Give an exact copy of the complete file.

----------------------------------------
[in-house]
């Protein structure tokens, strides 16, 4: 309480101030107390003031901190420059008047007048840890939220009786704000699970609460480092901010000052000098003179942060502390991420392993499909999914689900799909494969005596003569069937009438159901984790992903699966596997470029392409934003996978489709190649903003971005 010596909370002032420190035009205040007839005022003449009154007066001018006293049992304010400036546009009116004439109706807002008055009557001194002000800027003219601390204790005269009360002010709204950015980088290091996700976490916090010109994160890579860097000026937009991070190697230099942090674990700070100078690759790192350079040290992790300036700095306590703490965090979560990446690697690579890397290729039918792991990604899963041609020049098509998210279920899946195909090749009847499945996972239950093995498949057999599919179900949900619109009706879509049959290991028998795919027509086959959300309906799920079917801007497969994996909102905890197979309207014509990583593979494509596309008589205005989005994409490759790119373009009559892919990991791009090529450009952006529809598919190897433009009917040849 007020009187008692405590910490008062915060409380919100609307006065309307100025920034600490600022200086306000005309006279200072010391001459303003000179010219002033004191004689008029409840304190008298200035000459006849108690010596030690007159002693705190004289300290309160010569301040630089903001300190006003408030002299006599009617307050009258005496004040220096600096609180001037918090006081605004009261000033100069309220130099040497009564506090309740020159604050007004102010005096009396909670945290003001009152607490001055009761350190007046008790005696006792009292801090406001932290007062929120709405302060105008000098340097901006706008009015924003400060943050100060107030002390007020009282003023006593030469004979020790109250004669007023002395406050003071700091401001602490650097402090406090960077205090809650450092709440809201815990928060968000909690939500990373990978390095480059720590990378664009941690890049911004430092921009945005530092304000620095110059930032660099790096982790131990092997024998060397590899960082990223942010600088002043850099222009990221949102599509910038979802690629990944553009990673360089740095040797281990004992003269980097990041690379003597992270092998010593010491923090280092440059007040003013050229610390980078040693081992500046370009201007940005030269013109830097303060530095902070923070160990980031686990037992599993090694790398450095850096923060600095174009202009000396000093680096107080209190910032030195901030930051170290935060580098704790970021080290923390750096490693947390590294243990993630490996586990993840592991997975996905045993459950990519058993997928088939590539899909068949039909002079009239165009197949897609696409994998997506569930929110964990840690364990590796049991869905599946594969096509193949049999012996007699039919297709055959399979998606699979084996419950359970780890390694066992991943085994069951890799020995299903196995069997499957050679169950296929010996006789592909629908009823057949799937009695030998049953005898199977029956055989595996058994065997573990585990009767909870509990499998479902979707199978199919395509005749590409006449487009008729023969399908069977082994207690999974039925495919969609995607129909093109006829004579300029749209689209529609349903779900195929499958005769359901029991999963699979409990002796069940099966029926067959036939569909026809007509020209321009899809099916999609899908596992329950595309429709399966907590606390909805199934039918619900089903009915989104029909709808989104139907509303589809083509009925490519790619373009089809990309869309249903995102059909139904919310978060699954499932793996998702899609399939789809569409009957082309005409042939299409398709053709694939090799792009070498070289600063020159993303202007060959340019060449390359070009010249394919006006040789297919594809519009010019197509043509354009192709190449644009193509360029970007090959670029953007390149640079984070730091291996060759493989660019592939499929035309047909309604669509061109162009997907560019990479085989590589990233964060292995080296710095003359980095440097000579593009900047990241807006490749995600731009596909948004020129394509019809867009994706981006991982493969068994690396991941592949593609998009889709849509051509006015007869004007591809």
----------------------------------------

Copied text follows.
[in-house]
């Protein structure tokens, strides 16, 4: 309480101030107390003031901190420059008047007048840890939220009786704000699970609460480092901010000052000098003179942060502390991420392993499909999914689900799909494969005596003569069937009438159901984790992903699966596997470029392409934003996978489709190649903003971005 010596909370002032420190035009205040007839005022003449009154007066001018006293049992304010400036546009009116004439109706807002008055009557001194002000800027003219601390204790005269009360002010709204950015980088290091996700976490916090010109994160890579860097000026937009991070190697230099942090674990700070100078690759790192350079040290992790300036700095306590703490965090979560990446690697690579890397290729039918792991990604899963041609020049098509998210279920899946195909090749009847499945996972239950093995498949057999599919179900949900619109009706879509049959290991028998795919027509086959959300309906799920079917801007497969994996909102905890197979309207014509990583593979494509596309008589205005989005994409490759790119373009009559892919990991791009090529450009952006529809598919190897433009009917040849 007020009187008692405590910490008062915060409380919100609307006065309307100025920034600490600022200086306000005309006279200072010391001459303003000179010219002033004191004689008029409840304190008298200035000459006849108690010596030690007159002693705190004289300290309160010569301040630089903001300190006003408030002299006599009617307050009258005496004040220096600096609180001037918090006081605004009261000033100069309220130099040497009564506090309740020159604050007004102010005096009396909670945290003001009152607490001055009761350190007046008790005696006792009292801090406001932290007062929120709405302060105008000098340097901006706008009015924003400060943050100060107030002390007020009282003023006593030469004979020790109250004669007023002395406050003071700091401001602490650097402090406090960077205090809650450092709440809201815990928060968000909690939500990373990978390095480059720590990378664009941690890049911004430092921009945005530092304000620095110059930032660099790096982790131990092997024998060397590899960082990223942010600088002043850099222009990221949102599509910038979802690629990944553009990673360089740095040797281990004992003269980097990041690379003597992270092998010593010491923090280092440059007040003013050229610390980078040693081992500046370009201007940005030269013109830097303060530095902070923070160990980031686990037992599993090694790398450095850096923060600095174009202009000396000093680096107080209190910032030195901030930051170290935060580098704790970021080290923390750096490693947390590294243990993630490996586990993840592991997975996905045993459950990519058993997928088939590539899909068949039909002079009239165009197949897609696409994998997506569930929110964990840690364990590796049991869905599946594969096509193949049999012996007699039919297709055959399979998606699979084996419950359970780890390694066992991943085994069951890799020995299903196995069997499957050679169950296929010996006789592909629908009823057949799937009695030998049953005898199977029956055989595996058994065997573990585990009767909870509990499998479902979707199978199919395509005749590409006449487009008729023969399908069977082994207690999974039925495919969609995607129909093109006829004579300029749209689209529609349903779900195929499958005769359901029991999963699979409990002796069940099966029926067959036939569909026809007509020209321009899809099916999609899908596992329950595309429709399966907590606390909805199934039918619900089903009915989104029909709808989104139907509303589809083509009925490519790619373009089809990309869309249903995102059909139904919310978060699954499932793996998702899609399939789809569409009957082309005409042939299409398709053709694939090799792009070498070289600063020159993303202007060959340019060449390359070009010249394919006006040789297919594809519009010019197509043509354009192709190449644009193509360029970007090959670029953007390149640079984070730091291996060759493989660019592939499929035309047909309604669509061109162009997907560019990479085989590589990233964060292995080296710095003359980095440097000579593009900047990241807006490749995600731009596909948004020129394509019809867009994706981006991982493969068994690396991941592949593609998009889709849509051509006015007869004007591809």